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Black-and-white-casqued Hornbill - BirdForum Opus

(Redirected from Bycanistes subcylindricus)

Alternative name: Grey-cheeked Hornbill

Photo © by MURAMURA
Mpanga Forest, Mpigi, Central Uganda, November 2006
Bycanistes subcylindricus

Ceratogymna subcylindrica

Identification

60–70 cm (23½-27½ in)

  • Black overall plumage
  • White rump, tail-coverts and underparts

A large black-and-white hornbill.

Similar Species

Similar to the Brown-cheeked Hornbill and White-thighed Hornbill, but the central tail feathers are black to the tip.

Distribution

Tropical Africa; disjunct from Ivory Coast to Uganda and northern Angola.

Male and Female
Photo © by Volker Sthamer
Entebbe, Uganda, February-2019

Taxonomy

Sometimes included in genus Ceratogymna.

Subspecies

Bycanistes subcylindricus has two subspecies[1]:

  • B. s. subcylindricus:
  • B. s. subquadratus:

Habitat

Forest edge, gallery forest and tall trees in secondary growth, evergreen forests and savanna.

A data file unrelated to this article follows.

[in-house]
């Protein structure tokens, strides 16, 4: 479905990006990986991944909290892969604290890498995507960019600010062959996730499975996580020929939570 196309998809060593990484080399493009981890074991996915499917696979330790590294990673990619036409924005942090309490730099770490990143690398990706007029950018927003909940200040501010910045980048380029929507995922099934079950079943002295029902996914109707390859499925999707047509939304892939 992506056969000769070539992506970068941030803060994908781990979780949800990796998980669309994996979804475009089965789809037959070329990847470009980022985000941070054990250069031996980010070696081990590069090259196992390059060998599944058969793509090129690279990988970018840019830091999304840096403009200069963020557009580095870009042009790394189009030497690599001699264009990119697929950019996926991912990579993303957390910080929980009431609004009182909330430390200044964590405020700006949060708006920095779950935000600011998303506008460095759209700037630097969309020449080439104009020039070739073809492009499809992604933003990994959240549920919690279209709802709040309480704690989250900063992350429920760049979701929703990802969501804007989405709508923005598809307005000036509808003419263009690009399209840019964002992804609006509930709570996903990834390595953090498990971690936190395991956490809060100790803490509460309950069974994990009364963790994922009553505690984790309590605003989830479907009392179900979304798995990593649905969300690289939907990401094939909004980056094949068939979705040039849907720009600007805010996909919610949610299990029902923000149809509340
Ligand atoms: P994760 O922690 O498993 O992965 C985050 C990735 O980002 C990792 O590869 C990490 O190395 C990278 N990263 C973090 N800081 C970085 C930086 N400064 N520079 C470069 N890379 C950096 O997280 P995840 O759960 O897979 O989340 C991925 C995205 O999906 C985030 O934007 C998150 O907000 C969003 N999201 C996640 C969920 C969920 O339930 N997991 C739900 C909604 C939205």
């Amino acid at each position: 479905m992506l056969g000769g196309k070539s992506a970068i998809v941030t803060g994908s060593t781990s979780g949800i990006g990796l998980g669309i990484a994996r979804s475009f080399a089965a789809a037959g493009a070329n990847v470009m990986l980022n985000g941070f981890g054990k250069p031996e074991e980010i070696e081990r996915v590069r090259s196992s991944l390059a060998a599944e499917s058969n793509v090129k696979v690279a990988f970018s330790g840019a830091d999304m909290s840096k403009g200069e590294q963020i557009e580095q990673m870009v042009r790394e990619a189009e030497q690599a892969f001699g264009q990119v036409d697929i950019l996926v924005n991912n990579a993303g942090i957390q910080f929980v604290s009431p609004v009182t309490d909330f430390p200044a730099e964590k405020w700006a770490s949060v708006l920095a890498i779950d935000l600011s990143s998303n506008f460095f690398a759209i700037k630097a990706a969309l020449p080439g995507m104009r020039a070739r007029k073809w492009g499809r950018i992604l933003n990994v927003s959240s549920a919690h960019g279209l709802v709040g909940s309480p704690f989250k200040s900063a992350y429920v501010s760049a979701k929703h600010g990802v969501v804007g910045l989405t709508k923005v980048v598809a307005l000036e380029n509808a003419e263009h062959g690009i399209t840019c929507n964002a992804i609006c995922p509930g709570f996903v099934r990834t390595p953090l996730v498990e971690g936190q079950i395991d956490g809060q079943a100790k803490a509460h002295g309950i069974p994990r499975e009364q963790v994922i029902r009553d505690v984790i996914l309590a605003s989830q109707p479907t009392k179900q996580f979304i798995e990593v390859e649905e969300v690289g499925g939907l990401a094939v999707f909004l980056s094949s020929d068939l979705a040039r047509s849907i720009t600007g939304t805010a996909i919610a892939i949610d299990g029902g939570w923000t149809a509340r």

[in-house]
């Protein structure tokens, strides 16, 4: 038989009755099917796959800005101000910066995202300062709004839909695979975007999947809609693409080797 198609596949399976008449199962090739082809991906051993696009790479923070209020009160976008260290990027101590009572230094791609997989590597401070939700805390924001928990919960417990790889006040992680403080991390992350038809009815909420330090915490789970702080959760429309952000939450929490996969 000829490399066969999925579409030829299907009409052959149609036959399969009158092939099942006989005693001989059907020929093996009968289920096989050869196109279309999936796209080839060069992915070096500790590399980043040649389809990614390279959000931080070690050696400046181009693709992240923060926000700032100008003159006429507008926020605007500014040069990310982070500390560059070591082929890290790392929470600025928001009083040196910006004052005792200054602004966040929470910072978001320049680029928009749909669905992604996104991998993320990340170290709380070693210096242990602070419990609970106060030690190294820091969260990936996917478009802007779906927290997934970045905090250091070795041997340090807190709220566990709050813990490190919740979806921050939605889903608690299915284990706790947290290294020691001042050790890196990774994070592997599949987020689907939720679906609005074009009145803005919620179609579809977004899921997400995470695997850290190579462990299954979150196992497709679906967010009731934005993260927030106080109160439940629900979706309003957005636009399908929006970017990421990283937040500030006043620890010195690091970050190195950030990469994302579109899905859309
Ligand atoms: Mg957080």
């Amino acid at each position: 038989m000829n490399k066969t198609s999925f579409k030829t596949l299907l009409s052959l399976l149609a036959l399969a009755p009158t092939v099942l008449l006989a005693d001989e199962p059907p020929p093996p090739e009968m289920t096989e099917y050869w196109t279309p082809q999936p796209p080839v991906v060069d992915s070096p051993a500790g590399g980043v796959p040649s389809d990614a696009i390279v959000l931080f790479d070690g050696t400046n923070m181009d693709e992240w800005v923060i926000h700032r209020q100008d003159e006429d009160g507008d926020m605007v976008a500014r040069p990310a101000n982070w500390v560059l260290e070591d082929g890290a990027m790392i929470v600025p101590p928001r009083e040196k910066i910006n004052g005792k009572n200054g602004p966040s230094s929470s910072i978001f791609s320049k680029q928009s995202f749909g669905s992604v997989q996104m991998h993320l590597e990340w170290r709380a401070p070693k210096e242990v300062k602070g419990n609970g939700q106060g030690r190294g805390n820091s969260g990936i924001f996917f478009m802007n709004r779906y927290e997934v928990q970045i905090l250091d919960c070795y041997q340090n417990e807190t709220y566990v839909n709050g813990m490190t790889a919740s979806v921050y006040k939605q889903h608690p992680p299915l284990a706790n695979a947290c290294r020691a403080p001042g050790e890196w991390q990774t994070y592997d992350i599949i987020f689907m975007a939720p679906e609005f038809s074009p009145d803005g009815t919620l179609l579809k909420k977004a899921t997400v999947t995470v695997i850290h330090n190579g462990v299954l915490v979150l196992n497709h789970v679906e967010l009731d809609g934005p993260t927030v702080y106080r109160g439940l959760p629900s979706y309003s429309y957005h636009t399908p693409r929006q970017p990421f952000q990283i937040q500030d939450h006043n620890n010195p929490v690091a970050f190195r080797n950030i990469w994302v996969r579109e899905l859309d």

Behaviour

Breeding

They nest in tree cavities. Two eggs are laid. These birds are long-lived and form life-long partnerships. Females need to know that they can fully rely on their partner as during breeding the female is "bricked -up" into a tree-hole using dried mud/fruit puree/droppings. Here she lays and incubates whilst her partner brings her and her youngster all of their food. When the single youngster is large enough the female breaks out and both adults continue to feed the youngster.

Diet

The diet consists of a wide variety of fruit, particularly figs; they also take small animals and insects, including snails and millipedes.

References

  1. Clements, J. F., T. S. Schulenberg, M. J. Iliff, D. Roberson, T. A. Fredericks, B. L. Sullivan, and C. L. Wood. 2015. The eBird/Clements checklist of birds of the world: v2015, with updates to August 2015. Downloaded from http://www.birds.cornell.edu/clementschecklist/download/
  2. Avibase
  3. Sinclair I & Ryan P. 2003. Birds of Africa south of the Sahara. Princeton University Press. ISBN 0620207299
  4. Handbook of the Birds of the World Alive (retrieved February 2016)
  5. BF Member observations

Recommended Citation

External Links

GSearch checked for 2020 platform.1

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